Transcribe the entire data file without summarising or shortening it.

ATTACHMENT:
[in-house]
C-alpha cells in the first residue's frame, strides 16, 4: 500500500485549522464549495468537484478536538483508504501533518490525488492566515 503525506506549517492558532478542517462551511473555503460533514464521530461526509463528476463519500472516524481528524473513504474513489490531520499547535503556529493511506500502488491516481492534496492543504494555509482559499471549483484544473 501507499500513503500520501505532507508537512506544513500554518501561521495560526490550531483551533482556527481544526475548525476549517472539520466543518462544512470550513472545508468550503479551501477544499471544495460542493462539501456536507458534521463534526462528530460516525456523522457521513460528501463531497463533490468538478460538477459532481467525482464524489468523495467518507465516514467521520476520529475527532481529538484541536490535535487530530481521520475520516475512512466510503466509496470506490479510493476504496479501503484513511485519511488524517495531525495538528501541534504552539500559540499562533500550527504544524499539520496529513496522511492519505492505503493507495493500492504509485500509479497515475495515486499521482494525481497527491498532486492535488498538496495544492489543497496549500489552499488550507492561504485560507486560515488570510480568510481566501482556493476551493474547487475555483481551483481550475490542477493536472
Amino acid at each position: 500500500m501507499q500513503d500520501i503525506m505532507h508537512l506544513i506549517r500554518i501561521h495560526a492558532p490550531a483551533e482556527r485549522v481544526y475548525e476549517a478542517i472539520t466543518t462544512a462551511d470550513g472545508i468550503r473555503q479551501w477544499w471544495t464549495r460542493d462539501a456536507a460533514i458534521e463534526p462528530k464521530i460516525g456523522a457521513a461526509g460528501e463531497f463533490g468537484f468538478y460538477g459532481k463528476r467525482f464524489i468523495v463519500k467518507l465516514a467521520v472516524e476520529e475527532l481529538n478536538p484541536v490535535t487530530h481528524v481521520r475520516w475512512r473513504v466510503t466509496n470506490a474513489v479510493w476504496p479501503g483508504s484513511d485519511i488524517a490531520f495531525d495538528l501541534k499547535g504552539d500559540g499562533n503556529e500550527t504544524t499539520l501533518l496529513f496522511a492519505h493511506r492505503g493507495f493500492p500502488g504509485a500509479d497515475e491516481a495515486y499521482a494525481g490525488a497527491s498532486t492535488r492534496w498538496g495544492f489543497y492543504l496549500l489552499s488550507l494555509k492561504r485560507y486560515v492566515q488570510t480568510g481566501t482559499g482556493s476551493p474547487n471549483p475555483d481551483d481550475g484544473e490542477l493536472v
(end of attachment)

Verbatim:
[in-house]
C-alpha cells in the first residue's frame, strides 16, 4: 500500500485549522464549495468537484478536538483508504501533518490525488492566515 503525506506549517492558532478542517462551511473555503460533514464521530461526509463528476463519500472516524481528524473513504474513489490531520499547535503556529493511506500502488491516481492534496492543504494555509482559499471549483484544473 501507499500513503500520501505532507508537512506544513500554518501561521495560526490550531483551533482556527481544526475548525476549517472539520466543518462544512470550513472545508468550503479551501477544499471544495460542493462539501456536507458534521463534526462528530460516525456523522457521513460528501463531497463533490468538478460538477459532481467525482464524489468523495467518507465516514467521520476520529475527532481529538484541536490535535487530530481521520475520516475512512466510503466509496470506490479510493476504496479501503484513511485519511488524517495531525495538528501541534504552539500559540499562533500550527504544524499539520496529513496522511492519505492505503493507495493500492504509485500509479497515475495515486499521482494525481497527491498532486492535488498538496495544492489543497496549500489552499488550507492561504485560507486560515488570510480568510481566501482556493476551493474547487475555483481551483481550475490542477493536472
Amino acid at each position: 500500500m501507499q500513503d500520501i503525506m505532507h508537512l506544513i506549517r500554518i501561521h495560526a492558532p490550531a483551533e482556527r485549522v481544526y475548525e476549517a478542517i472539520t466543518t462544512a462551511d470550513g472545508i468550503r473555503q479551501w477544499w471544495t464549495r460542493d462539501a456536507a460533514i458534521e463534526p462528530k464521530i460516525g456523522a457521513a461526509g460528501e463531497f463533490g468537484f468538478y460538477g459532481k463528476r467525482f464524489i468523495v463519500k467518507l465516514a467521520v472516524e476520529e475527532l481529538n478536538p484541536v490535535t487530530h481528524v481521520r475520516w475512512r473513504v466510503t466509496n470506490a474513489v479510493w476504496p479501503g483508504s484513511d485519511i488524517a490531520f495531525d495538528l501541534k499547535g504552539d500559540g499562533n503556529e500550527t504544524t499539520l501533518l496529513f496522511a492519505h493511506r492505503g493507495f493500492p500502488g504509485a500509479d497515475e491516481a495515486y499521482a494525481g490525488a497527491s498532486t492535488r492534496w498538496g495544492f489543497y492543504l496549500l489552499s488550507l494555509k492561504r485560507y486560515v492566515q488570510t480568510g481566501t482559499g482556493s476551493p474547487n471549483p475555483d481551483d481550475g484544473e490542477l493536472v